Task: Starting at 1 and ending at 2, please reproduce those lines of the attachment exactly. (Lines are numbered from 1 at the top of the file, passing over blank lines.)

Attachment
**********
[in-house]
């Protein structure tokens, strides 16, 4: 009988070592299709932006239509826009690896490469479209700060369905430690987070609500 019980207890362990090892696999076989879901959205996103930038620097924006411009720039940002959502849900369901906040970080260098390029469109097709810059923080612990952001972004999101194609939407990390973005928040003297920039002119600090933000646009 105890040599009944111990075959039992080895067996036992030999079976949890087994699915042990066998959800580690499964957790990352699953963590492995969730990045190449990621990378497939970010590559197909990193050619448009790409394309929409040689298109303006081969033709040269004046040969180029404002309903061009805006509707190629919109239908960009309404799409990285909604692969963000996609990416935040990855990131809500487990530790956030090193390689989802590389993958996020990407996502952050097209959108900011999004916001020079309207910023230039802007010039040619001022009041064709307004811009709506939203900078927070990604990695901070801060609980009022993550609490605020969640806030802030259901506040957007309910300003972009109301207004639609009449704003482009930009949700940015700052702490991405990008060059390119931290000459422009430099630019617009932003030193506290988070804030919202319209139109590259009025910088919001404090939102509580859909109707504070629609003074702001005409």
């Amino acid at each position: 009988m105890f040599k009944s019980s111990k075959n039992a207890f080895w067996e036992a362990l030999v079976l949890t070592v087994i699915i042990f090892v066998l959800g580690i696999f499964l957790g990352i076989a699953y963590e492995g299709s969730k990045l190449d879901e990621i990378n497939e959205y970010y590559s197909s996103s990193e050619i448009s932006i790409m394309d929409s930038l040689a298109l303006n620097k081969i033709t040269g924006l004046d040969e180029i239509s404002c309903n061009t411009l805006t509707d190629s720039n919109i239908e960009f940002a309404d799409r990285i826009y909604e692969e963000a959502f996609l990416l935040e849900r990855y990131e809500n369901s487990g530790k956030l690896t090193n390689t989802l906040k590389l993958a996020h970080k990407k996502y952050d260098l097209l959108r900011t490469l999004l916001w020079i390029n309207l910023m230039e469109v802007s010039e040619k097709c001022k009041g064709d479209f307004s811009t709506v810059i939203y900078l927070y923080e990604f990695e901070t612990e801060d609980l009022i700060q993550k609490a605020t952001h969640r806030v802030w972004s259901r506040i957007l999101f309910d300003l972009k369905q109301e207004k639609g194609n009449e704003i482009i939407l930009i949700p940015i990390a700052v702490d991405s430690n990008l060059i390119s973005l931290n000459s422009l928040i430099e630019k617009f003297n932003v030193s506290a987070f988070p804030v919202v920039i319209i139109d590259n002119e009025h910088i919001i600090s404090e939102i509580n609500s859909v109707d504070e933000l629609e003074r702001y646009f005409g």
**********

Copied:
[in-house]
């Protein structure tokens, strides 16, 4: 009988070592299709932006239509826009690896490469479209700060369905430690987070609500 019980207890362990090892696999076989879901959205996103930038620097924006411009720039940002959502849900369901906040970080260098390029469109097709810059923080612990952001972004999101194609939407990390973005928040003297920039002119600090933000646009 105890040599009944111990075959039992080895067996036992030999079976949890087994699915042990066998959800580690499964957790990352699953963590492995969730990045190449990621990378497939970010590559197909990193050619448009790409394309929409040689298109303006081969033709040269004046040969180029404002309903061009805006509707190629919109239908960009309404799409990285909604692969963000996609990416935040990855990131809500487990530790956030090193390689989802590389993958996020990407996502952050097209959108900011999004916001020079309207910023230039802007010039040619001022009041064709307004811009709506939203900078927070990604990695901070801060609980009022993550609490605020969640806030802030259901506040957007309910300003972009109301207004639609009449704003482009930009949700940015700052702490991405990008060059390119931290000459422009430099630019617009932003030193506290988070804030919202319209139109590259009025910088919001404090939102509580859909109707504070629609003074702001005409």